WESTFIELD — As Westfield leaders continue to weigh the pros and cons of new development, one councilman has resigned and concerns surrounding traffic, infrastructure and pedestrian safety are growing more prevalent.
On Tuesday, as part of a regular meeting of the mayor and council, John Federico, supervising transportation planner for WSP, the engineering firm that helped to draft both the town’s Bike Walk report and its 2019 Master Plan re-examination report, gave a brief presentation to explain some of the traffic issues that the town will need to pursue going forward.
“We’ve continued to work with the town on an on-call basis as the redevelopment planning and traffic review consultants,” Mr. Federico explained. “We observed in the Master Plan that the intersection of Prospect and East Broad had major operational and safety issues. Trying to make a left-hand turn out of Prospect Street, it’s really hard to merge into traffic. Pedestrians are crossing, so there are a lot of conflicts. You see vehicles sitting in crosswalks trying to make those turns, and it really doesn’t work well for anyone.”
Mr. Federico said that it would be his firm’s recommendation to install a traffic signal at the problematic juncture in order to help mitigate the situation.
The council later introduced an ordinance (designated 2022-12) that seeks to amend the town’s traffic code to prohibit vehicles from making a left-hand turn onto East Broad Street from Prospect Street. The ordinance also would make adjustments to the town’s existing loading and delivery regulations in order to keep large trucks from congesting the roadways during peak hours.
Part of the recent traffic issues, Town Administrator Jim Gildea said, can be attributed to ongoing efforts by the town and local utilities (PSE&G and Elizabethtown Gas) to repave 26 miles of local roads.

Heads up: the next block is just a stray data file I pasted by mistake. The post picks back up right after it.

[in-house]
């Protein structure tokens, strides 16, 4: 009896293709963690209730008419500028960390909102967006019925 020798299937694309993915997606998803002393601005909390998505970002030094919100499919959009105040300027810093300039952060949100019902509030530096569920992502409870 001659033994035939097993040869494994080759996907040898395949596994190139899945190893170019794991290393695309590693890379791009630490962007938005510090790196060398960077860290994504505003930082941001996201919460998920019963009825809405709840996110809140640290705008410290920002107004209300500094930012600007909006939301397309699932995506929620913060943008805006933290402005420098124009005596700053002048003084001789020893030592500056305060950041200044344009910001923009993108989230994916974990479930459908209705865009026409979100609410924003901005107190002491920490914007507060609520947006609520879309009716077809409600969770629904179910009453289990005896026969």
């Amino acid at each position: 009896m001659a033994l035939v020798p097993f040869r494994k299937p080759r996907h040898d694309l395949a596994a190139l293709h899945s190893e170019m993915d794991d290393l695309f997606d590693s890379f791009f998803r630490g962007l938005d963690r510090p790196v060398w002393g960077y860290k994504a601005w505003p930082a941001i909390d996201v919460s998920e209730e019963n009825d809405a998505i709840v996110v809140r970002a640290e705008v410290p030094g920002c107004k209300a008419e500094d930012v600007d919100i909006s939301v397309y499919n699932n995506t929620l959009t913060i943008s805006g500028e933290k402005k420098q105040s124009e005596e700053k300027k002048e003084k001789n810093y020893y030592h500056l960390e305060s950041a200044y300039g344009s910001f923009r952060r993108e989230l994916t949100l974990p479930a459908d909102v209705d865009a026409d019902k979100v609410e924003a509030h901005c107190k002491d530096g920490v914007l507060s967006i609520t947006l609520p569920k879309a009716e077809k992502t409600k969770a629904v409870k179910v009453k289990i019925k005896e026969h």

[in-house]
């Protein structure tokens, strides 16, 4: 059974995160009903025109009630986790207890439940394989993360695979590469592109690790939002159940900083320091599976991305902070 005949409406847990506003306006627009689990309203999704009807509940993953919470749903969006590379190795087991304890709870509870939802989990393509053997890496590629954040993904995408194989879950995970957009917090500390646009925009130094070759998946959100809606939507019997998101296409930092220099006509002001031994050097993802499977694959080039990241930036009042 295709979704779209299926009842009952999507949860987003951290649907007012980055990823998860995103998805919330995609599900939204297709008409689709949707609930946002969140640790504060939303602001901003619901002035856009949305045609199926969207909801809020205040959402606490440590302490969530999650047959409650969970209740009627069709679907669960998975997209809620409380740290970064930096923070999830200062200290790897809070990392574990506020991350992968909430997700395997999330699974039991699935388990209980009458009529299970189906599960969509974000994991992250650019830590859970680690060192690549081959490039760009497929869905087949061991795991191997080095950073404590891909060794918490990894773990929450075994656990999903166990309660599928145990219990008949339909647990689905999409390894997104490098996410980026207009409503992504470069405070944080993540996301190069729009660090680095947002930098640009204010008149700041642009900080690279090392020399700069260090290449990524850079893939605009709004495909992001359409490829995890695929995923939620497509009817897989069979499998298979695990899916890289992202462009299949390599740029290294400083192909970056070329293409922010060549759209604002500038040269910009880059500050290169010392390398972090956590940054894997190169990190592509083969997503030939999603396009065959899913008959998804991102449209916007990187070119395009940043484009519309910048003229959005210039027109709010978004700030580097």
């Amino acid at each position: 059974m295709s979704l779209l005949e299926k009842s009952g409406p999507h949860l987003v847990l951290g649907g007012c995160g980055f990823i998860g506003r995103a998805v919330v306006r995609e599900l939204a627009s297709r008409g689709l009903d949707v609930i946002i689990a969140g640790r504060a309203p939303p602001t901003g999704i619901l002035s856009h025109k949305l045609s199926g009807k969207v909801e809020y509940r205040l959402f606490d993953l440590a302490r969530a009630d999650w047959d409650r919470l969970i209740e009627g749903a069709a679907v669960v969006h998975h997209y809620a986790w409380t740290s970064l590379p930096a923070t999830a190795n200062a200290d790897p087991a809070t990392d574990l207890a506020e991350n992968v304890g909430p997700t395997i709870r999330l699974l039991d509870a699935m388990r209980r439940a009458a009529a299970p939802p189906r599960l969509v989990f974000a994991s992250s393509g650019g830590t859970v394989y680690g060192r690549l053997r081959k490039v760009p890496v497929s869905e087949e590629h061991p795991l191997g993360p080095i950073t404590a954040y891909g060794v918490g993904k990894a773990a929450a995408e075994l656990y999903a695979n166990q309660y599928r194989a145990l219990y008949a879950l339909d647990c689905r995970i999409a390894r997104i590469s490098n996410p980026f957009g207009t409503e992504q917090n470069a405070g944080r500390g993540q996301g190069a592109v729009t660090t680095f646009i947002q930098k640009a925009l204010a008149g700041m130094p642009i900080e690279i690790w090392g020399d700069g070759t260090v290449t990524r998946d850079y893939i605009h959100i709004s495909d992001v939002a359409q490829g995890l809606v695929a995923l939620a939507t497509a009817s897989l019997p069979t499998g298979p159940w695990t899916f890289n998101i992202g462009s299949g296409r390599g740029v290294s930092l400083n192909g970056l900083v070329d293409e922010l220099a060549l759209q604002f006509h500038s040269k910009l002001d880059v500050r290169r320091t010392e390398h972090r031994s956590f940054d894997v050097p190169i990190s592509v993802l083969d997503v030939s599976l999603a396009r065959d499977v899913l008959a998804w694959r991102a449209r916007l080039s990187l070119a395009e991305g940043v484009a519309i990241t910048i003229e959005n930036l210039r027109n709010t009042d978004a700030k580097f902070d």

“It’s important to note that the paving list for 2022 is on our website, both what’s being done by the town and what’s being done by the utilities. If your street is on that list, and you have plans to install a generator or change from oil to gas, or something else that you might be doing that might require a road-opening permit, we will do our best to work with you. We want to get that done before the road is paved, because after it’s paved, there will be a seven-year moratorium on opening the road unless there is an emergency, so we have time to do it, but it’s a long list of roads…so if your road is listed, please call the engineering office as soon as possible to get your projects taken care of.”
The council also voted Tuesday on final passage of an ordinance to allow for the consumption of alcoholic beverages in certain specifically designated public spaces. The ordinance, designated 2022-11, was passed in accordance with new state legislation that gives municipalities a bit more control over their public spaces, Councilman Mark Parmelee explained, noting that the council’s decision to adopt came with the “full support” of Chief Christopher Battiloro of the Westfield Police Department. Still, some residents noted that the adoption could lead to unintended consequences.
“Your comments about the intent is not in line with what the ordinance says,” said Courtney Schael, a Westfield business owner who stated earlier in the evening that the town’s ongoing decision to convert Quimby Street into a pedestrian thoroughfare during the summer months has already caused adverse complications for professional tenants along the street whose customers cannot find convenient parking. “There’s nothing to stop me from bringing five kegs and 200 people to throw a party in the middle of the street at 2 in the morning…the ordinance is very broad and allows for a lot of what you probably don’t want.”
Mayor Shelley Brindle also made three separate congratulatory proclamations on Tuesday: one celebrating the accomplishments of the Westfield High School Girls’ Basketball Team (the first team ever for their sport to land a state championship); another lauding the myriad victories of the Westfield High School Boys’ Winter Track Team (who also took home the state championship this year); and a third honoring the dedicated members of CASA of Union County and their Westfield volunteers.
Westfield Head Coaches Christopher Tafelski (boys’ track) and Liz McKeon (girls’ basketball) both said their teams were able to perform so well this year due to strong student leadership, dedication and a willingness to step up.
CASA of Union County Chairwoman Anne Collart said Westfield volunteers and supporters are part of the reason why the organization is able to provide as many services as it does for local children in the foster-care system.